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20121001
20121031
Search Results 0 to 11 of about 12 (some duplicates have been removed)
owner of new york city-based rosenwalk tanks. >> i will, thank. >> you look across new york skyline. from brooklyn to manhattan to the bronx, and you will find his family's handmade wooden tanks proudly perched on rooftop after rooftop after rooftop. >> he if these tanks look old-fashioned, that's because they are. even today these wooden structures are shaped by hand with half century old tools made by his father wab wallace. this is a family owned company nearly 150 years old. >> they are described as abandoned relics. actually they are used today in plenty, in new buildings. the city has the strict imfire codes in new york and the tanks service that requirement. . >> as outdated as they may seem, they are in fact anything but out of date. and for that matter, so is the company itself. >> we have a city of stone and masonry and glass and they really don't look like they belong. but it is a well-used product and probably new york's best secret. >> if you want to understand the secret of how the small family held business managed to outlast more than a dozen competitors for more tha
at pilates on fifth in new york city. a woman walked in and asked the receptionist, do you have yoga here? we have pilates and cardio-lates. the fact is they don't have yoga here and she didn't say that. the woman ended up signing up for a cardio-lates class. later that afternoon i asked the owners about this. they said, oh, yeah, that is completely by design. we tell our employees never say no. because if you can get around saying no, you can recruit a potential client. so "it's your business" tip number 109, never say no to a potential customer. >>> as we saw earlier, erica hall may be getting more help than she expected and a new decor she's worried she may regr regret. watch now as the your business team of experts gives her the tools she needs to take control of her business. >> it's morning in connecticut at abby's lantern hill inn and the owner, erica hall is showing mike the secret ingredients to her delicious french toast breakfast. >> your world famous french toast takes you about two minutes? >> yes. it's all in the ingredients. just using high quality ingredients, the french bague
york city when i'm at the street of x and y, can't find the cab. i type in my address and wham, i have a black car picking me up. i can trace how close they are or where they are. if i were this person, i would say how can i partner with them. i think that's the way to go. >> thank you so much for your advice. it's fun to talk about technology. we hope we do another show like this soon. if any of you have a question for our panel, go to our website. our address is openforum.com/yourbusiness. there, just hit the ask the show link to submit a question for the panel. again, the website is openforum.com/yourbusiness. or, if you would rather, e-mail us your questions and comments. the address is yourbusiness@msnbc.com. >>> a lot of you use e-mail for a marketing tool. do you wish you had a way of keeping them in spam or loading incorrectly in a customer's inbox? if so, check out this website. e-mail on acid.com gives you a preview of what it looks like. then you'll be given tips on how to improve the message to avoid spam filters and have e-mails displayed properly on every platform. to lea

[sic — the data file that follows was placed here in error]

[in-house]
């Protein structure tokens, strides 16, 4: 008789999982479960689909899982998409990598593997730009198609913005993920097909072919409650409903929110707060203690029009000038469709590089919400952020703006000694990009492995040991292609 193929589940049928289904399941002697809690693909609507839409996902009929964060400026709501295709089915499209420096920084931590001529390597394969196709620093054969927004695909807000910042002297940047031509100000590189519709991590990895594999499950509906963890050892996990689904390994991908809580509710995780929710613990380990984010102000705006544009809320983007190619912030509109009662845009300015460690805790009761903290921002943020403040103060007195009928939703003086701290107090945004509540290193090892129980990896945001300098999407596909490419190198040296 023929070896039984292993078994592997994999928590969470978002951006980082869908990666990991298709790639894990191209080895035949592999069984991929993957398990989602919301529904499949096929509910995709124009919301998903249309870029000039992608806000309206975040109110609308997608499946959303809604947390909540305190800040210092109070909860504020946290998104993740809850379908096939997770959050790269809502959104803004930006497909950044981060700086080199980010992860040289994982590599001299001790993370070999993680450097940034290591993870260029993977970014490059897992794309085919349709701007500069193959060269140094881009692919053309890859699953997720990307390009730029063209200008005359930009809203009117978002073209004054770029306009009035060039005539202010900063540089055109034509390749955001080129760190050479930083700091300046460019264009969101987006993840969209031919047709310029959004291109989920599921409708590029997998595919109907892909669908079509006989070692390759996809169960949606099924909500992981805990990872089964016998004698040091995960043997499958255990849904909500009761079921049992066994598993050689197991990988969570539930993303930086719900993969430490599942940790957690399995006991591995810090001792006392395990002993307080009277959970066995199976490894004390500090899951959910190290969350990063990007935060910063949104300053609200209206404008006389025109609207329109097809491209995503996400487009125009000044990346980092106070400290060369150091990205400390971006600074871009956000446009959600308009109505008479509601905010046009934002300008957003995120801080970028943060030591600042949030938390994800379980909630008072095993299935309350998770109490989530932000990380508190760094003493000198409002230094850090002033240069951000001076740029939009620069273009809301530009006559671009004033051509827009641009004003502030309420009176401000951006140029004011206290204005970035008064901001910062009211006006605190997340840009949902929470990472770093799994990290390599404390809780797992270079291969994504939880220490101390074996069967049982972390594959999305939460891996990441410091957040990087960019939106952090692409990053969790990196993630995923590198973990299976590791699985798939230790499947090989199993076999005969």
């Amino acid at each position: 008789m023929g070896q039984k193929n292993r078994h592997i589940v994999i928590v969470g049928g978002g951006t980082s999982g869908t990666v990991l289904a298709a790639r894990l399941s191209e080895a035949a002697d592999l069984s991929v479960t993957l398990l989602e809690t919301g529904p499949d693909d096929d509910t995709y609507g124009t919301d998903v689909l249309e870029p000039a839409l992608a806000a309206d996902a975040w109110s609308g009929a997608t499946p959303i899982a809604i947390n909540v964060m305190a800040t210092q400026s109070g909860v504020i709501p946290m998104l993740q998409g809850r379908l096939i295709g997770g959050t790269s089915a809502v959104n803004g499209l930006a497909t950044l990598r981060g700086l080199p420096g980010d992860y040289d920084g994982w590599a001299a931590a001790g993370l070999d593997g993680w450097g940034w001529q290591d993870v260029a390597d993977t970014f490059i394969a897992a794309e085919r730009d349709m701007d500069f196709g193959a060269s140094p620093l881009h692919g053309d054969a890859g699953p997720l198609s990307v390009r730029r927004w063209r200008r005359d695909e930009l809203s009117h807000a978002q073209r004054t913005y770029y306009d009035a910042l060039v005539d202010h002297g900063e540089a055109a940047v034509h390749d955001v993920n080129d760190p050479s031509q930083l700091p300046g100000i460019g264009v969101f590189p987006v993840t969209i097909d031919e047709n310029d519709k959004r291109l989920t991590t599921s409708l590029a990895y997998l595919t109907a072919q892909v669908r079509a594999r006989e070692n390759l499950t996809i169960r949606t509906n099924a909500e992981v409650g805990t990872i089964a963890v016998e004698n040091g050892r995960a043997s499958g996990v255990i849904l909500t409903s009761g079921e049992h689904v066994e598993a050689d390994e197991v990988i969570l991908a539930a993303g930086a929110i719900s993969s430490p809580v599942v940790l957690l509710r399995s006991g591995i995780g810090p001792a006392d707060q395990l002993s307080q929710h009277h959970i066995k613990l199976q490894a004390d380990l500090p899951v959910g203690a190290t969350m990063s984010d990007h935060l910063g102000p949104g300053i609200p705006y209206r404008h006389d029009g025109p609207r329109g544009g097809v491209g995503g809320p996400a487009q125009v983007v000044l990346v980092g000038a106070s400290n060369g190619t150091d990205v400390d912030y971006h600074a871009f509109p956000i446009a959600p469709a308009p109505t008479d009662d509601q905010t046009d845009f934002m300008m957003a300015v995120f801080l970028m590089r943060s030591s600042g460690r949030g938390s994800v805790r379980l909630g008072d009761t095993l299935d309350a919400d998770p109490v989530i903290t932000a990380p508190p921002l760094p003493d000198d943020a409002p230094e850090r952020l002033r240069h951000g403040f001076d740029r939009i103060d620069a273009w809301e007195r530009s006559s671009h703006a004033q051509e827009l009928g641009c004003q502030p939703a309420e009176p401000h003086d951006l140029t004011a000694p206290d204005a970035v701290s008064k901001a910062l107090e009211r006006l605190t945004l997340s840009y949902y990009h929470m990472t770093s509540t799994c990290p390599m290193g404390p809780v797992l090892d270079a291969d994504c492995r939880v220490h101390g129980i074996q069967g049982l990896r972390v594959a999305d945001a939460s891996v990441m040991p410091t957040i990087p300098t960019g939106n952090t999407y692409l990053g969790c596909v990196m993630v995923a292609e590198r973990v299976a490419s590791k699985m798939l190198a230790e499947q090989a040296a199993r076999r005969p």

. nowhere is the buy local movement greater than the progressive city of austin. as we first told you last year, it's there, that local farmers and suppliers are working with distributors to give residents the chance to stock up with items from their own proverbial backyard. >> here, piggy, wiggy, wiggy. >> it doesn't get more local than this. green gate farm, located on the outskirts of austin, texas, is run by aaron flynn and skip. they raise rare breed hogs in a wide range of organically grown vegetables. >> in farming, there's heavy up front costs -- a barn, a tractor, fencing -- it takes a long time before you're going to see a profit. >> green gate is a very small, very local business. it provides food for about 100 families a year and at the same time provides income to a fair number of other local businesses and suppliers. >> we're growing rare breed guinea hogs. they need organic feed. that supports the feed mill. we need fencing. that supports the supply stores. then there's a butcher. i need to hire who's going to start making fine sausages, who will sell it to a restaurant. >>
Search Results 0 to 11 of about 12 (some duplicates have been removed)